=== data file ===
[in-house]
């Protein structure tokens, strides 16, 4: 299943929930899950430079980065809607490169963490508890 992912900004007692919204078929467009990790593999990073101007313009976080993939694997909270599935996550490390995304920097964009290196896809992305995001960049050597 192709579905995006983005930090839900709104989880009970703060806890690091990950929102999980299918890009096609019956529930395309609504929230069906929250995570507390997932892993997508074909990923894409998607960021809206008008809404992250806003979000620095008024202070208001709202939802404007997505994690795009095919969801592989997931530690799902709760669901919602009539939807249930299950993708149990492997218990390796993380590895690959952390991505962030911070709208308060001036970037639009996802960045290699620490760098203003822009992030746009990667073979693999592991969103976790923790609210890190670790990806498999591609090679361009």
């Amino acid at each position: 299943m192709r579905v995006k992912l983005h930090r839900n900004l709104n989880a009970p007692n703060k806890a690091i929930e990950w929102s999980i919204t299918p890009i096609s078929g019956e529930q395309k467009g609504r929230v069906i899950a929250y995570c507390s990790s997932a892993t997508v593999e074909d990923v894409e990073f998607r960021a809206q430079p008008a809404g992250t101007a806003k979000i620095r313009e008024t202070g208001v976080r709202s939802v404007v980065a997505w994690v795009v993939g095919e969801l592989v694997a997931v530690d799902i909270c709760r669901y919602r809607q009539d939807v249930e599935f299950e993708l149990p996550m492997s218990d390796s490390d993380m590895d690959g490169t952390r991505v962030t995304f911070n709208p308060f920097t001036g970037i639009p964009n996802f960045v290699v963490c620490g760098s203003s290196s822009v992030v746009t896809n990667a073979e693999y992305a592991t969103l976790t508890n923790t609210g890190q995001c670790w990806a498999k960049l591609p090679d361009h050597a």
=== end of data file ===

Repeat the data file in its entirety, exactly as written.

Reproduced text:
[in-house]
């Protein structure tokens, strides 16, 4: 299943929930899950430079980065809607490169963490508890 992912900004007692919204078929467009990790593999990073101007313009976080993939694997909270599935996550490390995304920097964009290196896809992305995001960049050597 192709579905995006983005930090839900709104989880009970703060806890690091990950929102999980299918890009096609019956529930395309609504929230069906929250995570507390997932892993997508074909990923894409998607960021809206008008809404992250806003979000620095008024202070208001709202939802404007997505994690795009095919969801592989997931530690799902709760669901919602009539939807249930299950993708149990492997218990390796993380590895690959952390991505962030911070709208308060001036970037639009996802960045290699620490760098203003822009992030746009990667073979693999592991969103976790923790609210890190670790990806498999591609090679361009």
């Amino acid at each position: 299943m192709r579905v995006k992912l983005h930090r839900n900004l709104n989880a009970p007692n703060k806890a690091i929930e990950w929102s999980i919204t299918p890009i096609s078929g019956e529930q395309k467009g609504r929230v069906i899950a929250y995570c507390s990790s997932a892993t997508v593999e074909d990923v894409e990073f998607r960021a809206q430079p008008a809404g992250t101007a806003k979000i620095r313009e008024t202070g208001v976080r709202s939802v404007v980065a997505w994690v795009v993939g095919e969801l592989v694997a997931v530690d799902i909270c709760r669901y919602r809607q009539d939807v249930e599935f299950e993708l149990p996550m492997s218990d390796s490390d993380m590895d690959g490169t952390r991505v962030t995304f911070n709208p308060f920097t001036g970037i639009p964009n996802f960045v290699v963490c620490g760098s203003s290196s822009v992030v746009t896809n990667a073979e693999y992305a592991t969103l976790t508890n923790t609210g890190q995001c670790w990806a498999k960049l591609p090679d361009h050597a």